He was very nice, we didn’t really meet properly because he was very busy completing the final season of Boston Legal and we’ve yet to get together, but I would love to meet him because I loved meeting and getting to know Mr. Nimoy.

ZACHARY QUINTO: Leonard and I hang out. I love him. I saw him right before I left for this trip, I just emailed him this morning because he was in Austin, he was the surprise there, I think he was really glad to do that as well, I think it’s really appropriate that he be the sort of, I don’t know, It was nice that that happened in the way it did, and it’s very J.J that they sort of did….

GERRI: Well in the movie you sort of said I you know……

ZACHARY QUINTO: I can be in two places at one time.

GERRI: well yes that’s right.

Here GERRI proceeds to explain the ending of the film to the two actors, which I cannot repeat here.

ZACHARY QUINTO: Yeah, yeah, yeah it’s nice. You know there are a lot of echoes of the characters relationships in Leonard; and in me and Chris; it’s nice to see it all come together. I’m glad that he had that experience in Austin.

CHRIS PINE: That’s what is really cool about that **** scene, how human Nimoy is allowed to become, in that moment, and I love how *** **** **** ***, again it’s a wonderfully human connection. It was great.

ZACHARY QUINTO: We like it a lot.

ME: What physical preparations did you guys go through to get into your characters?

CHRIS PINE: Steroids.

Everyone laughs.

CHRIS PINE: They clearly didn’t work at all.

More laughter.

CHRIS PINE: No, we had about two months of Star Trek boot camp, which consisted of about three hours (I believe Pine means per day) in this huge soundstage on the Paramount lot that they converted into a, like own private gym, and we got to work with two of the best stunt guys in the business, Robert Alonzo and Joey Box and it was fun you know, they crafted these, not martial arts but they crafted the combat for each person, and it was very particular and specific to their characters, so mine, you know, Kirk, becomes the brawler; this kind of throwing you know, Haymakers everywhere, whereas Spock, his martial art is more again logical and clear and precise and clean, Sulu’s is very…well he’s a swordfighter, kung fu or whatever the hell it was.

Everyone laughs.

CHRIS PINE: But, Well anyway, it was a lot of fun, you know, we’d fight each other for three hours a day and one of us would be coming in, and you know John would be on Jump Rope and Zach is kicking Robert’s ass in the background. It was a lot of fun. It was great fun.

ZACHARY QUINTO: Yeah, I agree.

Everyone laughs.

ZACHARY QUINTO: There is also a physicality to Spock that you know, aside from the stunt work or aside from the combat stuff, there is a physicality to the character that I think is really pivotal, and sort of inextricable to who the character is, so, you know, there is that. It’s all about stillness, it’s a lot about containment and it’s all about reservation; the way he holds himself and you know Leonard did a lot of hands behind his back and he sort of you know….so I tried to modify it a little bit, you know, also because the thing you said the more human side of Spock, it’s less to do with the alternate timeline and more to do with this iteration of the character; he is just not as settled in his duality inside of himself, so I tried to find ways in which that could reveal itself, certainly after the scene on the bridge when Spock sort of goes…and then he’s walking down the hall, you know, it’s also in the Vulcan Counsel at the very, very beginning, you know, I sort of adopted hands in the front, more than in the back, and I just tried to change it up.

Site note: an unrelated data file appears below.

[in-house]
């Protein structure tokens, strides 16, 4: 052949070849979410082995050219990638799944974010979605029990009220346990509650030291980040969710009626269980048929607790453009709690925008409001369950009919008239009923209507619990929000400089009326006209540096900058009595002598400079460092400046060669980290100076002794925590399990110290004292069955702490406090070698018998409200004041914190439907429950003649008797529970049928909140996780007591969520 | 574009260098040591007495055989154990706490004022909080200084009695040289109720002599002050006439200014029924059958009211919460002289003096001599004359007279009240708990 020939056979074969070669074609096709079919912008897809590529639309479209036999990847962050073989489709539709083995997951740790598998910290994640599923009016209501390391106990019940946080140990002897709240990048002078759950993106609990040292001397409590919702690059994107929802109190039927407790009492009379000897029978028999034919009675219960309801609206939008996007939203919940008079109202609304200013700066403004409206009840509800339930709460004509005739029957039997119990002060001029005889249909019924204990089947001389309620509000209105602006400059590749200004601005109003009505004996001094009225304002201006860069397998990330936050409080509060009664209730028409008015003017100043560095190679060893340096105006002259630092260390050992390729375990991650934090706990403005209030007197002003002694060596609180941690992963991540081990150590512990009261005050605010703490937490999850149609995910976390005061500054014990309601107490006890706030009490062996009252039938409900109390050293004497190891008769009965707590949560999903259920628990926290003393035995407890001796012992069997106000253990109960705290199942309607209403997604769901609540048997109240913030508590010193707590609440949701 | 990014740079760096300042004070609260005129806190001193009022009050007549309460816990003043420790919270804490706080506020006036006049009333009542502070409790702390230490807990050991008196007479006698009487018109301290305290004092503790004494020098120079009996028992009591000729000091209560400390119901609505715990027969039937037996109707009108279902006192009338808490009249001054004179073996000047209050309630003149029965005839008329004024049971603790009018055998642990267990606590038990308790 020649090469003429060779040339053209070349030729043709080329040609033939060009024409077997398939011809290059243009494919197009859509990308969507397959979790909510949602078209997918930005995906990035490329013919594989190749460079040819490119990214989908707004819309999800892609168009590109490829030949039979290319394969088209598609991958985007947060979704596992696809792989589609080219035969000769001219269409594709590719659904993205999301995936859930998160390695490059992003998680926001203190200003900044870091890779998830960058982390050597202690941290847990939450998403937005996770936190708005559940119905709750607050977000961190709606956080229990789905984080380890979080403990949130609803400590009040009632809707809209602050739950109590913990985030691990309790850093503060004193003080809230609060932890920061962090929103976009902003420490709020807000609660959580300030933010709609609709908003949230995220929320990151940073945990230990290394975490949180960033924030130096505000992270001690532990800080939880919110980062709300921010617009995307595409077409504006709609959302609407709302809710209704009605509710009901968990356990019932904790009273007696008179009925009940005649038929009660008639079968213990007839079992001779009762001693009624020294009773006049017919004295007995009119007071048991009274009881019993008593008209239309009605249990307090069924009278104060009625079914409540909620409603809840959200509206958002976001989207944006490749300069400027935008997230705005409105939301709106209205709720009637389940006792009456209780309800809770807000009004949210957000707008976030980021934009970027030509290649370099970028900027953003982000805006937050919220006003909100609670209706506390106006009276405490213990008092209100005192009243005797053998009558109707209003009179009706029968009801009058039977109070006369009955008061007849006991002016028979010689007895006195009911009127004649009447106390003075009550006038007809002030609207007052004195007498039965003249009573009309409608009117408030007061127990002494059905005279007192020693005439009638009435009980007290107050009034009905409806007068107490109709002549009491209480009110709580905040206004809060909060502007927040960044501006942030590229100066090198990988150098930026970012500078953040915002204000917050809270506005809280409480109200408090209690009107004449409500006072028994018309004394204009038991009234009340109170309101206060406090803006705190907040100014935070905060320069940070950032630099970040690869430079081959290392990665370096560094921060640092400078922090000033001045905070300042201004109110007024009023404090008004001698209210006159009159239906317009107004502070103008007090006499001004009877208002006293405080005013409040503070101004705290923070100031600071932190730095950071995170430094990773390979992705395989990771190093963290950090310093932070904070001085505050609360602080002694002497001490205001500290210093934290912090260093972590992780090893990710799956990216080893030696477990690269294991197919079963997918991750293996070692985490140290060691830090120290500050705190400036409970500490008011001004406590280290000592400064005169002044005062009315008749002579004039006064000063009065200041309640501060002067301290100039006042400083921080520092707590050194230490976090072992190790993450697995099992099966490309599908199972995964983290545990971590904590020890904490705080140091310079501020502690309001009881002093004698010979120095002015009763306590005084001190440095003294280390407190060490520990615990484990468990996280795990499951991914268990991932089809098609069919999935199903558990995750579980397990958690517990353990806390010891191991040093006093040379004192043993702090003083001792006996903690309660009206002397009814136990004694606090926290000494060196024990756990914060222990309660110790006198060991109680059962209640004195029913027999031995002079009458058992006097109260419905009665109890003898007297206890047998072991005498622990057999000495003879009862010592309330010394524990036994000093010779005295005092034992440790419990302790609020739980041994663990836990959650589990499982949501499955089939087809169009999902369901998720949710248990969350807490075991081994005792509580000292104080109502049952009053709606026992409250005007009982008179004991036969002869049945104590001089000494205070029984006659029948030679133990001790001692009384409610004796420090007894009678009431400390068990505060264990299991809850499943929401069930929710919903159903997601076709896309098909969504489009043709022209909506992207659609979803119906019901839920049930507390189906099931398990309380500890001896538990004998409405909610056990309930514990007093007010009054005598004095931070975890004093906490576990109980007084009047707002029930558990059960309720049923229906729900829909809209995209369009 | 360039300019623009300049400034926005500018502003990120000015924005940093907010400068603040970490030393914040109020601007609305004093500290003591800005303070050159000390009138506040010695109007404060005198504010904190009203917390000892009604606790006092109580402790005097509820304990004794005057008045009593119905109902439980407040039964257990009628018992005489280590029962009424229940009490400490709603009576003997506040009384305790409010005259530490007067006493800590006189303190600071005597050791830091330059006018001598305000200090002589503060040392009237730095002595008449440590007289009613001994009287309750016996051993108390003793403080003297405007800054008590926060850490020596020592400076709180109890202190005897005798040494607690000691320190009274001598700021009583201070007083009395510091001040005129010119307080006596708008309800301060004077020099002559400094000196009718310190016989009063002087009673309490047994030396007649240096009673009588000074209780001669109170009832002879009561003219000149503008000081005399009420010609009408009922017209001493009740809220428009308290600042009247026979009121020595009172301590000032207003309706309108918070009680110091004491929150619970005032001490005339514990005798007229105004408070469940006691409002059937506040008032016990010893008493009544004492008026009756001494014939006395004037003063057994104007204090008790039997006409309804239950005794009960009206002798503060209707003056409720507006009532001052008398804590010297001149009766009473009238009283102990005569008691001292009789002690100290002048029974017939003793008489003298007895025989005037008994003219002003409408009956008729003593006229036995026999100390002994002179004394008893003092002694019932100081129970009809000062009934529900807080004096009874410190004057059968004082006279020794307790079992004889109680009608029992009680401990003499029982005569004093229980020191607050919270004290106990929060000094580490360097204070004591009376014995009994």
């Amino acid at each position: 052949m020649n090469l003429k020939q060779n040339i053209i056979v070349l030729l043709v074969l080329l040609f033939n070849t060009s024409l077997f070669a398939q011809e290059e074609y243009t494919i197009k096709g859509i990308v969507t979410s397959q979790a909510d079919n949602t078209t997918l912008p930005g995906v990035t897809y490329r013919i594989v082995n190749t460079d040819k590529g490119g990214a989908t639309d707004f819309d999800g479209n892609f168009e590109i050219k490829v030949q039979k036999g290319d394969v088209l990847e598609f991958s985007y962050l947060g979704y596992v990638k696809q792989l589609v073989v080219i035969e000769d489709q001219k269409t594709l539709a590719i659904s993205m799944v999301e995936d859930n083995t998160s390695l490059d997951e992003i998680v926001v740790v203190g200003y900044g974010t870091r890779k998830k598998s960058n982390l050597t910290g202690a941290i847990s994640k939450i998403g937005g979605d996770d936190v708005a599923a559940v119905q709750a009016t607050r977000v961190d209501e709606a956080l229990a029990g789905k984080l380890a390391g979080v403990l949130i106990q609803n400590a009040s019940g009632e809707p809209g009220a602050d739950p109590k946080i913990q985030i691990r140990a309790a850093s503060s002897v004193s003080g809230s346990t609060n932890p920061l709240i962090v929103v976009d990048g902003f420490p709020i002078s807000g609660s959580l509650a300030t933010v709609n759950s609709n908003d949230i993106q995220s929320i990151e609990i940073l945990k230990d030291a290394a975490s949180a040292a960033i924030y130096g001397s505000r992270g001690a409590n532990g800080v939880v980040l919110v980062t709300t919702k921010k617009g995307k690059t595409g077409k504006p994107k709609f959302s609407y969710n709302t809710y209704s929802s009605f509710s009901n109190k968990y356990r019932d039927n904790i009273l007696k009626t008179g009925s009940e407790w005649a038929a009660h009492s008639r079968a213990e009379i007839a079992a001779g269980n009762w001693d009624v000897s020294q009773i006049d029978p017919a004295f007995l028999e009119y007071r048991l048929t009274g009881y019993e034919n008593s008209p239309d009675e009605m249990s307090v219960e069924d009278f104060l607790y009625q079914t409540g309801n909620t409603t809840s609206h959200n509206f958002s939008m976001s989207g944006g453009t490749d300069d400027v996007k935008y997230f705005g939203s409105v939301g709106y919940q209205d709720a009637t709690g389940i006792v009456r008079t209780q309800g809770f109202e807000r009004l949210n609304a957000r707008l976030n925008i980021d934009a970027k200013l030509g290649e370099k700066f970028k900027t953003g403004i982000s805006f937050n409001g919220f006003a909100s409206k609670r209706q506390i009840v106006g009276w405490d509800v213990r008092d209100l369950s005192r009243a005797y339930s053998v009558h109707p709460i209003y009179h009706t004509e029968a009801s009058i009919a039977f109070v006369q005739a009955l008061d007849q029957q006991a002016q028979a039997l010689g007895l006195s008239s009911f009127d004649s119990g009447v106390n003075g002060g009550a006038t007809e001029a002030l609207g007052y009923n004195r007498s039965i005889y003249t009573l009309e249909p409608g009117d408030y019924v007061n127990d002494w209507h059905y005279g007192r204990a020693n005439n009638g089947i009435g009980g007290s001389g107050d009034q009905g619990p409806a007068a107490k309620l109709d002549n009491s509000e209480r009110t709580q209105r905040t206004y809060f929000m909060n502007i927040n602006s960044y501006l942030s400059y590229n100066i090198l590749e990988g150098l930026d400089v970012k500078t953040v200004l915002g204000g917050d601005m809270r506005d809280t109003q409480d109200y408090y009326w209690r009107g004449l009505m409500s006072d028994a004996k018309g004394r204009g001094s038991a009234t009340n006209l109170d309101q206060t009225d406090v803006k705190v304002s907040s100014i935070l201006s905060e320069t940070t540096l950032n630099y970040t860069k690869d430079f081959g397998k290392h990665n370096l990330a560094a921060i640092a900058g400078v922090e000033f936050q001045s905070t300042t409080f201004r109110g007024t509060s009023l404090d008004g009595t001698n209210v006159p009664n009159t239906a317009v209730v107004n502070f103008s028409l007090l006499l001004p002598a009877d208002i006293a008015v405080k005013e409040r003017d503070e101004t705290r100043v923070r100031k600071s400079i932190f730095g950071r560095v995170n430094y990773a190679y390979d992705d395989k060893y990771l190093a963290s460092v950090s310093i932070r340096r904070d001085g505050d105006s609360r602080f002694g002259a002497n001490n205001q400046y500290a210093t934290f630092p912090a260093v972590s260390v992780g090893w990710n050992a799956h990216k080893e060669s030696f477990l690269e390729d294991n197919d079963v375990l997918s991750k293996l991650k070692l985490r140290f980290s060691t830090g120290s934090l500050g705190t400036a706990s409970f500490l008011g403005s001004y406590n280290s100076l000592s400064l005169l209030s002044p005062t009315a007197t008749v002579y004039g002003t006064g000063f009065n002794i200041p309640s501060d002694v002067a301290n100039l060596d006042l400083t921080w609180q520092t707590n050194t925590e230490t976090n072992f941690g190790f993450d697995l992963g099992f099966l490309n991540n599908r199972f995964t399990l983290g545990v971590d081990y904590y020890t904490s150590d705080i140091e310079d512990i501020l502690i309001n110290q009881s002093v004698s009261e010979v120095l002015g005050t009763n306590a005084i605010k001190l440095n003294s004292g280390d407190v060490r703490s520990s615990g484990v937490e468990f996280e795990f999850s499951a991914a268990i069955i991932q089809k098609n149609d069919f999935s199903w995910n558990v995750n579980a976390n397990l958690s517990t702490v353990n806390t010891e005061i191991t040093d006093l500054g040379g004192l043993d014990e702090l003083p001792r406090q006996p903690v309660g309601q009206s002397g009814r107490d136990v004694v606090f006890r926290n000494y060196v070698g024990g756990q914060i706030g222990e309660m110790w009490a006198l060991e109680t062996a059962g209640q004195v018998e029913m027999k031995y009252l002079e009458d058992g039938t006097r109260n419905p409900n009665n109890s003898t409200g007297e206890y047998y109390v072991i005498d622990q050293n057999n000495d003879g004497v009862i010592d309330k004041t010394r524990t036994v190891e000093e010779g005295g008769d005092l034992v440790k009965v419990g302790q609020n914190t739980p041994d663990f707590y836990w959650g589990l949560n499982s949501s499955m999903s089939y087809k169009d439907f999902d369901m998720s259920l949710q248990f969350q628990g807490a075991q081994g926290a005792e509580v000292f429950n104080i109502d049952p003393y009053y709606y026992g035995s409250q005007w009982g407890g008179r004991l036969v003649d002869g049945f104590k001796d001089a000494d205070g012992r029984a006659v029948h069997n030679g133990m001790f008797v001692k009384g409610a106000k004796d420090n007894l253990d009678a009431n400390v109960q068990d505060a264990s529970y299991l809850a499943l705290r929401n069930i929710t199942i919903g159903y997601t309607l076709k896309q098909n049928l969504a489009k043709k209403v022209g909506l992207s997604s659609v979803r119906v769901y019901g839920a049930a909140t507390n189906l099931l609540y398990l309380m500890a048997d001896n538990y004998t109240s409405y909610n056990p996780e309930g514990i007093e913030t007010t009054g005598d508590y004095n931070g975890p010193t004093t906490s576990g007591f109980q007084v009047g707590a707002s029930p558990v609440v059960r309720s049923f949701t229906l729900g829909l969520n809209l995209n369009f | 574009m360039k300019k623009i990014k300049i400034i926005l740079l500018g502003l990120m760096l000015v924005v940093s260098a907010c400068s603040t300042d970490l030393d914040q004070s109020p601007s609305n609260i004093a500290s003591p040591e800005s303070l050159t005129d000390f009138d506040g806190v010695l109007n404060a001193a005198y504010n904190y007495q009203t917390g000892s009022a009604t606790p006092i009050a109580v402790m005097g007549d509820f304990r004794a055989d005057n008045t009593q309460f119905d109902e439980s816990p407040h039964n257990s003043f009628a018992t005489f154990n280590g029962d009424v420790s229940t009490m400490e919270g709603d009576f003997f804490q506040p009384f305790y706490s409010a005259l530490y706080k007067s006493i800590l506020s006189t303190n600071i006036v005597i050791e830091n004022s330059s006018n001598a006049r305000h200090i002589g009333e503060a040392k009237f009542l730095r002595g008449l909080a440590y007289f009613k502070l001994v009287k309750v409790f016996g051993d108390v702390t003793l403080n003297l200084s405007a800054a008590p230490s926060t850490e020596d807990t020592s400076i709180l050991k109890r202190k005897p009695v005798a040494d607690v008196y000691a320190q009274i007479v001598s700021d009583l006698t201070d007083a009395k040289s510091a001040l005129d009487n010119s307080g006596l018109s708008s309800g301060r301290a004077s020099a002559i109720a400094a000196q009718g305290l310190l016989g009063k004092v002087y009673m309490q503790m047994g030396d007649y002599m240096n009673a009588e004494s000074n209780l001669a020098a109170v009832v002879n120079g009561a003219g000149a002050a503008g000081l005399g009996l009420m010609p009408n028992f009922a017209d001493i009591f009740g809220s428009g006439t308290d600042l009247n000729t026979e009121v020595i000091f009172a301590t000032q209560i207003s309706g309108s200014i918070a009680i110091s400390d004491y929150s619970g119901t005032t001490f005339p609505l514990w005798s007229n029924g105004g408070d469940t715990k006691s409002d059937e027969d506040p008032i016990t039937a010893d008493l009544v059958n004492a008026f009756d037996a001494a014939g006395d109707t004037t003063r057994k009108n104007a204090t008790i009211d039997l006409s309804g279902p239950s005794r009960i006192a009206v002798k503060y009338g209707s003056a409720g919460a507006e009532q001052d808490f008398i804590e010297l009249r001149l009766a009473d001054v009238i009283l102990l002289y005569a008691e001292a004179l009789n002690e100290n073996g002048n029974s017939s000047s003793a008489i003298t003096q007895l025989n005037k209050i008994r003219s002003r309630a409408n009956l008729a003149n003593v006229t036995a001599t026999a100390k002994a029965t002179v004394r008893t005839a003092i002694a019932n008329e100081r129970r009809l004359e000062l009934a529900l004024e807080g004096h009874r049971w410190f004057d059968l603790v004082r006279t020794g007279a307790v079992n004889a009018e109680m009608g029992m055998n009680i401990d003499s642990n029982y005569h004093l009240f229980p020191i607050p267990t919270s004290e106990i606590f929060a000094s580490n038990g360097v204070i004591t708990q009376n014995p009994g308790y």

But I didn’t have that much wiggle room, you know what I mean, there is only so much you can do before it’s not true to the character anymore. So that line for me, walking that line was always very interesting and I love that the physicality of it pertains to the work, but it’s also oftentimes on stage much easier because it’s a whole journey, but on film it is sort of fragmented, it’s also much more about you know, changing it up.

DAVID: Can you guys take us through a typical day on the set?

CHRIS PINE: There was not a typical day at all! It varied. From anywhere from like the ice planet scene, that was a month and a half on location somewhere, and the bridge stuff was a whole different era in filming.

ZACHARY QUINTO: Yeah, totally. But yeah I can take you through a typical day because it started two hours earlier for me, than for everybody else, because I had the ears…..

At this point Chris pulls out an imaginary tiny violin and begins playing it. 

Everyone laughs uproariously.

ZACHARY QUINTO: What’sThe violin!

CHRIS PINE: It’s my little violin; I had better put it back in its tiny case.

He mimes putting it back in its cage.



ZACHARY QUINTO: (In pleading child voice) can you make it a little bit bigger!

Everyone laughs more. Quinto returns to normal.

ZACHARY QUINTO: But no, but my days started before everyone else’s just because I had to go through the make up process, which was about two hours um so my day….but it was great actually because it was a period of time where I could really center and you know, prepare myself for the day ahead, and I spent a lot of that time in silence and other people where just working around me, sometimes I would sleep.

Everyone laughs.

ZACHARY QUINTO: I would! And they would just do their thing. And then depending on where we were in the day and how physical the sequence was, but there was about a month stretch when we were shooting the stuff on the bridge of the Enterprise were everybody was there and that was really fun, they were really long days, we would do like sometimes sixteen to seventeen hour days.

DAVID: What was the director to actor relationship Abrams like? What was the process?

ZACHARY QUINTO: Very collaborative he……